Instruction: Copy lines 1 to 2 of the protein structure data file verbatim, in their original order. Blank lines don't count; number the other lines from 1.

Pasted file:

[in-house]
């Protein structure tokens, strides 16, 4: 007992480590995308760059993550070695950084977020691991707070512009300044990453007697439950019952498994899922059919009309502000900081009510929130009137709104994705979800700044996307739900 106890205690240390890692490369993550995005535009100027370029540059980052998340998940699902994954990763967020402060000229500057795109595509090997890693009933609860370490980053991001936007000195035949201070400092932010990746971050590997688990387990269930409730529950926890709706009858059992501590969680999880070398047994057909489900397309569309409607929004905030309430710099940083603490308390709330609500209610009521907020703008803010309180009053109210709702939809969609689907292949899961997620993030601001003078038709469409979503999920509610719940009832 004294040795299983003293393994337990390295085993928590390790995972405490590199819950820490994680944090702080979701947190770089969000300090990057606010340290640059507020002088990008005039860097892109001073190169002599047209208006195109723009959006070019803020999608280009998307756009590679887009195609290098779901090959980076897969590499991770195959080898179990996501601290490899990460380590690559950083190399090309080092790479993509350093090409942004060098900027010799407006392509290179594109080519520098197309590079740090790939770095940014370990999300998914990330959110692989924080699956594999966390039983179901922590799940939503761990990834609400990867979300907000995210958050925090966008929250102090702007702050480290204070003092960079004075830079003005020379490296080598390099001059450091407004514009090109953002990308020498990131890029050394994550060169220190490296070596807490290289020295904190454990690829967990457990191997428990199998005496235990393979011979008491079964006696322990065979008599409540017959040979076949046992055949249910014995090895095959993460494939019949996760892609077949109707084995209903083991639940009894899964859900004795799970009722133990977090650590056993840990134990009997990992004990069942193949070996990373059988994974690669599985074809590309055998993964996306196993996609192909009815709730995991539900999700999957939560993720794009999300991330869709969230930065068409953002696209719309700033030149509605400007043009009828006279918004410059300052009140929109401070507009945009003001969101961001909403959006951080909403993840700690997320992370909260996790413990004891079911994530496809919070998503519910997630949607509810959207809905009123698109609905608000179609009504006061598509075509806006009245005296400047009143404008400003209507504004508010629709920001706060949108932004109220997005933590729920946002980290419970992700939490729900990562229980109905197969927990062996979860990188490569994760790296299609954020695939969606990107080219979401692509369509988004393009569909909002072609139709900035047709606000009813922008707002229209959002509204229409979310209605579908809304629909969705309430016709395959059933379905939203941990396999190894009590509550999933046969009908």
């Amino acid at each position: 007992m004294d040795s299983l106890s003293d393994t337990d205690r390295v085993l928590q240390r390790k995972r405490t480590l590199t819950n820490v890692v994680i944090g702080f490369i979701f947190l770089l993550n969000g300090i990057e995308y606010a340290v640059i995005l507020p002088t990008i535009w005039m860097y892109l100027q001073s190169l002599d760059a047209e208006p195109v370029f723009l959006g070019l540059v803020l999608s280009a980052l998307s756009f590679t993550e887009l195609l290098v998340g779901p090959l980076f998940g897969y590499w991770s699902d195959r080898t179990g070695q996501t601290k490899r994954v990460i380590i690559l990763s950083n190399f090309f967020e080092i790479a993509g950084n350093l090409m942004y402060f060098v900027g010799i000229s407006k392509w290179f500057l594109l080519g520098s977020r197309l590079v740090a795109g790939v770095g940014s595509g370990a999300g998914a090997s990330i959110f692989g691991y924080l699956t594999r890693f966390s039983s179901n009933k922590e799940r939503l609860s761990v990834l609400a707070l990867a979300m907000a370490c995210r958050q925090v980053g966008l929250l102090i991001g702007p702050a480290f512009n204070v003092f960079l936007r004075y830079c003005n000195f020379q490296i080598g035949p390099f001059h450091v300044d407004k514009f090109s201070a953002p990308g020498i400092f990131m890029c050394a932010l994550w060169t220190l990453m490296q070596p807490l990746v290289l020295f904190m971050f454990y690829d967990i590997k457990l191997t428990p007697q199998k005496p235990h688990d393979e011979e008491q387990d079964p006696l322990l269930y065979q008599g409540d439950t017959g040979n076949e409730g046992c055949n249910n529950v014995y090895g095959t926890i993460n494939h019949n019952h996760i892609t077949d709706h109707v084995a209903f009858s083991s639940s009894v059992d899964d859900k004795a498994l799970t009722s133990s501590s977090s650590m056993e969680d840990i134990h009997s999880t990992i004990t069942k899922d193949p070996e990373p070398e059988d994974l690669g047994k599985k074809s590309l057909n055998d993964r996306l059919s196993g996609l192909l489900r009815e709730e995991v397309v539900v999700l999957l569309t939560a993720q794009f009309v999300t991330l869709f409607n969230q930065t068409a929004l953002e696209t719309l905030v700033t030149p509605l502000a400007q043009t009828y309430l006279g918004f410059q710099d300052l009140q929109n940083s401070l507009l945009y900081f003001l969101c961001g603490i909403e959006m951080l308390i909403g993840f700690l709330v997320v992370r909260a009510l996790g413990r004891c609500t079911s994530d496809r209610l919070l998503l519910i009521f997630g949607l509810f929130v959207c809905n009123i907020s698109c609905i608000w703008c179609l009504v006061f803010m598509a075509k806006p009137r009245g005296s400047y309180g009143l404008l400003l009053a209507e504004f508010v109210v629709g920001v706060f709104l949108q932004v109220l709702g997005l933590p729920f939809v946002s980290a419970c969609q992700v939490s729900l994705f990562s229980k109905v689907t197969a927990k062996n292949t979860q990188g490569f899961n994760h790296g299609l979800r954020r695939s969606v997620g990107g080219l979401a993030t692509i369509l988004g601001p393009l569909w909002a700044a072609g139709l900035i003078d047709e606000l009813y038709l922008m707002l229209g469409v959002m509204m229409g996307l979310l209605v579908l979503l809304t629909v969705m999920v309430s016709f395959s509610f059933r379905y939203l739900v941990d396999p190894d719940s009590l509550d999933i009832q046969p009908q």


[in-house]
């Protein structure tokens, strides 16, 4: 007992480590995308760059993550070695950084977020691991707070512009300044990453007697439950019952498994899922059919009309502000900081009510929130009137709104994705979800700044996307739900 106890205690240390890692490369993550995005535009100027370029540059980052998340998940699902994954990763967020402060000229500057795109595509090997890693009933609860370490980053991001936007000195035949201070400092932010990746971050590997688990387990269930409730529950926890709706009858059992501590969680999880070398047994057909489900397309569309409607929004905030309430710099940083603490308390709330609500209610009521907020703008803010309180009053109210709702939809969609689907292949899961997620993030601001003078038709469409979503999920509610719940009832 004294040795299983003293393994337990390295085993928590390790995972405490590199819950820490994680944090702080979701947190770089969000300090990057606010340290640059507020002088990008005039860097892109001073190169002599047209208006195109723009959006070019803020999608280009998307756009590679887009195609290098779901090959980076897969590499991770195959080898179990996501601290490899990460380590690559950083190399090309080092790479993509350093090409942004060098900027010799407006392509290179594109080519520098197309590079740090790939770095940014370990999300998914990330959110692989924080699956594999966390039983179901922590799940939503761990990834609400990867979300907000995210958050925090966008929250102090702007702050480290204070003092960079004075830079003005020379490296080598390099001059450091407004514009090109953002990308020498990131890029050394994550060169220190490296070596807490290289020295904190454990690829967990457990191997428990199998005496235990393979011979008491079964006696322990065979008599409540017959040979076949046992055949249910014995090895095959993460494939019949996760892609077949109707084995209903083991639940009894899964859900004795799970009722133990977090650590056993840990134990009997990992004990069942193949070996990373059988994974690669599985074809590309055998993964996306196993996609192909009815709730995991539900999700999957939560993720794009999300991330869709969230930065068409953002696209719309700033030149509605400007043009009828006279918004410059300052009140929109401070507009945009003001969101961001909403959006951080909403993840700690997320992370909260996790413990004891079911994530496809919070998503519910997630949607509810959207809905009123698109609905608000179609009504006061598509075509806006009245005296400047009143404008400003209507504004508010629709920001706060949108932004109220997005933590729920946002980290419970992700939490729900990562229980109905197969927990062996979860990188490569994760790296299609954020695939969606990107080219979401692509369509988004393009569909909002072609139709900035047709606000009813922008707002229209959002509204229409979310209605579908809304629909969705309430016709395959059933379905939203941990396999190894009590509550999933046969009908």